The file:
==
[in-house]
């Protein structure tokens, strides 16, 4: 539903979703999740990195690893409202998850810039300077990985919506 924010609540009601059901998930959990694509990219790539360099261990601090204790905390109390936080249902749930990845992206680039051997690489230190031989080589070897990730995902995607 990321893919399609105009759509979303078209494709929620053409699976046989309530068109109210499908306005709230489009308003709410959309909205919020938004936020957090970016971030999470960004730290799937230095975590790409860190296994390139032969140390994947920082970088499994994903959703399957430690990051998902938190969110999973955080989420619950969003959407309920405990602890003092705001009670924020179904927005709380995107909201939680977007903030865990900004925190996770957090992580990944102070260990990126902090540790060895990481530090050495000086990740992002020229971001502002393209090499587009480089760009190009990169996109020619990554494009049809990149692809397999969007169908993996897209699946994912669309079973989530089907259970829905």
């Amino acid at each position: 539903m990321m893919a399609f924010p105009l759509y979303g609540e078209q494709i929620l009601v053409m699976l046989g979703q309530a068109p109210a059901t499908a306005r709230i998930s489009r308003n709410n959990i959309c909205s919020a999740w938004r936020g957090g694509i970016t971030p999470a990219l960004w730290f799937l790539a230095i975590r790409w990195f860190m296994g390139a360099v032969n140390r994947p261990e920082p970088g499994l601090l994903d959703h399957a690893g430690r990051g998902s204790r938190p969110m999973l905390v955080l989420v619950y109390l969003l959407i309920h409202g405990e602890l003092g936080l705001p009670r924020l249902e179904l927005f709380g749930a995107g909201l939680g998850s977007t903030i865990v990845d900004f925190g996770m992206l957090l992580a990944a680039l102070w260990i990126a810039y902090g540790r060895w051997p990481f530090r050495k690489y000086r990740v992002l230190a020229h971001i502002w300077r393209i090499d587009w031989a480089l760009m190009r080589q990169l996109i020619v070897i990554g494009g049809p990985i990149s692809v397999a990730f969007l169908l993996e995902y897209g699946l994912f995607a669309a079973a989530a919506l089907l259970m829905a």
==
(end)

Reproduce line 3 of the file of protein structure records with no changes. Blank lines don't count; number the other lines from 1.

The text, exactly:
């Amino acid at each position: 539903m990321m893919a399609f924010p105009l759509y979303g609540e078209q494709i929620l009601v053409m699976l046989g979703q309530a068109p109210a059901t499908a306005r709230i998930s489009r308003n709410n959990i959309c909205s919020a999740w938004r936020g957090g694509i970016t971030p999470a990219l960004w730290f799937l790539a230095i975590r790409w990195f860190m296994g390139a360099v032969n140390r994947p261990e920082p970088g499994l601090l994903d959703h399957a690893g430690r990051g998902s204790r938190p969110m999973l905390v955080l989420v619950y109390l969003l959407i309920h409202g405990e602890l003092g936080l705001p009670r924020l249902e179904l927005f709380g749930a995107g909201l939680g998850s977007t903030i865990v990845d900004f925190g996770m992206l957090l992580a990944a680039l102070w260990i990126a810039y902090g540790r060895w051997p990481f530090r050495k690489y000086r990740v992002l230190a020229h971001i502002w300077r393209i090499d587009w031989a480089l760009m190009r080589q990169l996109i020619v070897i990554g494009g049809p990985i990149s692809v397999a990730f969007l169908l993996e995902y897209g699946l994912f995607a669309a079973a989530a919506l089907l259970m829905a």